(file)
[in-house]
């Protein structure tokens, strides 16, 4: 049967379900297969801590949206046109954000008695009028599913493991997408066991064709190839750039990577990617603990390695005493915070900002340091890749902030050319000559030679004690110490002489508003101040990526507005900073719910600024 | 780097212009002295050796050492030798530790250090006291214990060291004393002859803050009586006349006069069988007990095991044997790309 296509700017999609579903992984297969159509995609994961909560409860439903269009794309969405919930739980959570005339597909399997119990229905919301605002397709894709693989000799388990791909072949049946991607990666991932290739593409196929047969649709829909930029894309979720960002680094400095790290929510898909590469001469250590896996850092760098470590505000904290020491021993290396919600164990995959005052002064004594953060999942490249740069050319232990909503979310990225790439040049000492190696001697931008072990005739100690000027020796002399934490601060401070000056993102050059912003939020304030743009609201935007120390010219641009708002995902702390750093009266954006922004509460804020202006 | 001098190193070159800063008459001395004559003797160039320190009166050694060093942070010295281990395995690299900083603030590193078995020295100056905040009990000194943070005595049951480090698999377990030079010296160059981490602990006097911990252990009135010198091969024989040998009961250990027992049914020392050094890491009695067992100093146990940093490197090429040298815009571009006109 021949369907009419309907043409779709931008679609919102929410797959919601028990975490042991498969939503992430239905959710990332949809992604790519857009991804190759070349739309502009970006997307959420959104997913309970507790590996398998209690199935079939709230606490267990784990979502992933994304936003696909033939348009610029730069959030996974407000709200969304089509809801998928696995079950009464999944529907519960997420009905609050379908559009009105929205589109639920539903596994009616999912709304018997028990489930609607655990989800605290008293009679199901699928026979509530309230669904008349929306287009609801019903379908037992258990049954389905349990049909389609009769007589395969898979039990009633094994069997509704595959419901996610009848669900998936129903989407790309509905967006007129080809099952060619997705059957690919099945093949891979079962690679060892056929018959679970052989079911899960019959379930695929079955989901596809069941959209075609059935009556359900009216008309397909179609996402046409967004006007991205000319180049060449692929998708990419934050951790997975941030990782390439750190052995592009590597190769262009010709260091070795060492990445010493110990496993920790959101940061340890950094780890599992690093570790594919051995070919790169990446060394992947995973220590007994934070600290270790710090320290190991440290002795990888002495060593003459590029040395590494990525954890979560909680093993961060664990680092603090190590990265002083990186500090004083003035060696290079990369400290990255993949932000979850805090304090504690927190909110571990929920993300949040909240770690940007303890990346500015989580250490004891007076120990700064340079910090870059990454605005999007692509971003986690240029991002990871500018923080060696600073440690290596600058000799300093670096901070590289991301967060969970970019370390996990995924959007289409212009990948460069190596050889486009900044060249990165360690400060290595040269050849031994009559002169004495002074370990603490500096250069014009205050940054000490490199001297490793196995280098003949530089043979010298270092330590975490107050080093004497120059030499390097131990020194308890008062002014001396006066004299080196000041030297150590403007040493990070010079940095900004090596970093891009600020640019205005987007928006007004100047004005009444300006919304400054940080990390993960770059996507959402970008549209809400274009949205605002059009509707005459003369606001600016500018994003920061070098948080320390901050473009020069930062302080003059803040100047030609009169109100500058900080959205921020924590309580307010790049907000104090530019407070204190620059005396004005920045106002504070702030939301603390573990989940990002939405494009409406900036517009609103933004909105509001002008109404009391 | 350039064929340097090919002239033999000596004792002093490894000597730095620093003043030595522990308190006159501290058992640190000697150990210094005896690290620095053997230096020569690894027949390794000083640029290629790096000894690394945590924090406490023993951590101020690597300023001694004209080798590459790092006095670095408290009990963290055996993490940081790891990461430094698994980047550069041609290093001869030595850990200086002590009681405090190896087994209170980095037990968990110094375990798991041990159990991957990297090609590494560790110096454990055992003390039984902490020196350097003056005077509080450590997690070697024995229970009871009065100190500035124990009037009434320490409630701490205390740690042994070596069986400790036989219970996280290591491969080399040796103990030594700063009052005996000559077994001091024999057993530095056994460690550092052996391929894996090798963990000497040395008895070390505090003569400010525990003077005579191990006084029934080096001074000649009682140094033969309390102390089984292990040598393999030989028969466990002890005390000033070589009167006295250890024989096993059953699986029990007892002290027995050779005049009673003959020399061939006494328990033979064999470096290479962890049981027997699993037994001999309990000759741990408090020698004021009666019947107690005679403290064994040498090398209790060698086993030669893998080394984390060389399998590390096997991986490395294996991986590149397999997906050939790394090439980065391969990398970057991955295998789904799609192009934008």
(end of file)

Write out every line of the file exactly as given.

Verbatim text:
[in-house]
């Protein structure tokens, strides 16, 4: 049967379900297969801590949206046109954000008695009028599913493991997408066991064709190839750039990577990617603990390695005493915070900002340091890749902030050319000559030679004690110490002489508003101040990526507005900073719910600024 | 780097212009002295050796050492030798530790250090006291214990060291004393002859803050009586006349006069069988007990095991044997790309 296509700017999609579903992984297969159509995609994961909560409860439903269009794309969405919930739980959570005339597909399997119990229905919301605002397709894709693989000799388990791909072949049946991607990666991932290739593409196929047969649709829909930029894309979720960002680094400095790290929510898909590469001469250590896996850092760098470590505000904290020491021993290396919600164990995959005052002064004594953060999942490249740069050319232990909503979310990225790439040049000492190696001697931008072990005739100690000027020796002399934490601060401070000056993102050059912003939020304030743009609201935007120390010219641009708002995902702390750093009266954006922004509460804020202006 | 001098190193070159800063008459001395004559003797160039320190009166050694060093942070010295281990395995690299900083603030590193078995020295100056905040009990000194943070005595049951480090698999377990030079010296160059981490602990006097911990252990009135010198091969024989040998009961250990027992049914020392050094890491009695067992100093146990940093490197090429040298815009571009006109 021949369907009419309907043409779709931008679609919102929410797959919601028990975490042991498969939503992430239905959710990332949809992604790519857009991804190759070349739309502009970006997307959420959104997913309970507790590996398998209690199935079939709230606490267990784990979502992933994304936003696909033939348009610029730069959030996974407000709200969304089509809801998928696995079950009464999944529907519960997420009905609050379908559009009105929205589109639920539903596994009616999912709304018997028990489930609607655990989800605290008293009679199901699928026979509530309230669904008349929306287009609801019903379908037992258990049954389905349990049909389609009769007589395969898979039990009633094994069997509704595959419901996610009848669900998936129903989407790309509905967006007129080809099952060619997705059957690919099945093949891979079962690679060892056929018959679970052989079911899960019959379930695929079955989901596809069941959209075609059935009556359900009216008309397909179609996402046409967004006007991205000319180049060449692929998708990419934050951790997975941030990782390439750190052995592009590597190769262009010709260091070795060492990445010493110990496993920790959101940061340890950094780890599992690093570790594919051995070919790169990446060394992947995973220590007994934070600290270790710090320290190991440290002795990888002495060593003459590029040395590494990525954890979560909680093993961060664990680092603090190590990265002083990186500090004083003035060696290079990369400290990255993949932000979850805090304090504690927190909110571990929920993300949040909240770690940007303890990346500015989580250490004891007076120990700064340079910090870059990454605005999007692509971003986690240029991002990871500018923080060696600073440690290596600058000799300093670096901070590289991301967060969970970019370390996990995924959007289409212009990948460069190596050889486009900044060249990165360690400060290595040269050849031994009559002169004495002074370990603490500096250069014009205050940054000490490199001297490793196995280098003949530089043979010298270092330590975490107050080093004497120059030499390097131990020194308890008062002014001396006066004299080196000041030297150590403007040493990070010079940095900004090596970093891009600020640019205005987007928006007004100047004005009444300006919304400054940080990390993960770059996507959402970008549209809400274009949205605002059009509707005459003369606001600016500018994003920061070098948080320390901050473009020069930062302080003059803040100047030609009169109100500058900080959205921020924590309580307010790049907000104090530019407070204190620059005396004005920045106002504070702030939301603390573990989940990002939405494009409406900036517009609103933004909105509001002008109404009391 | 350039064929340097090919002239033999000596004792002093490894000597730095620093003043030595522990308190006159501290058992640190000697150990210094005896690290620095053997230096020569690894027949390794000083640029290629790096000894690394945590924090406490023993951590101020690597300023001694004209080798590459790092006095670095408290009990963290055996993490940081790891990461430094698994980047550069041609290093001869030595850990200086002590009681405090190896087994209170980095037990968990110094375990798991041990159990991957990297090609590494560790110096454990055992003390039984902490020196350097003056005077509080450590997690070697024995229970009871009065100190500035124990009037009434320490409630701490205390740690042994070596069986400790036989219970996280290591491969080399040796103990030594700063009052005996000559077994001091024999057993530095056994460690550092052996391929894996090798963990000497040395008895070390505090003569400010525990003077005579191990006084029934080096001074000649009682140094033969309390102390089984292990040598393999030989028969466990002890005390000033070589009167006295250890024989096993059953699986029990007892002290027995050779005049009673003959020399061939006494328990033979064999470096290479962890049981027997699993037994001999309990000759741990408090020698004021009666019947107690005679403290064994040498090398209790060698086993030669893998080394984390060389399998590390096997991986490395294996991986590149397999997906050939790394090439980065391969990398970057991955295998789904799609192009934008």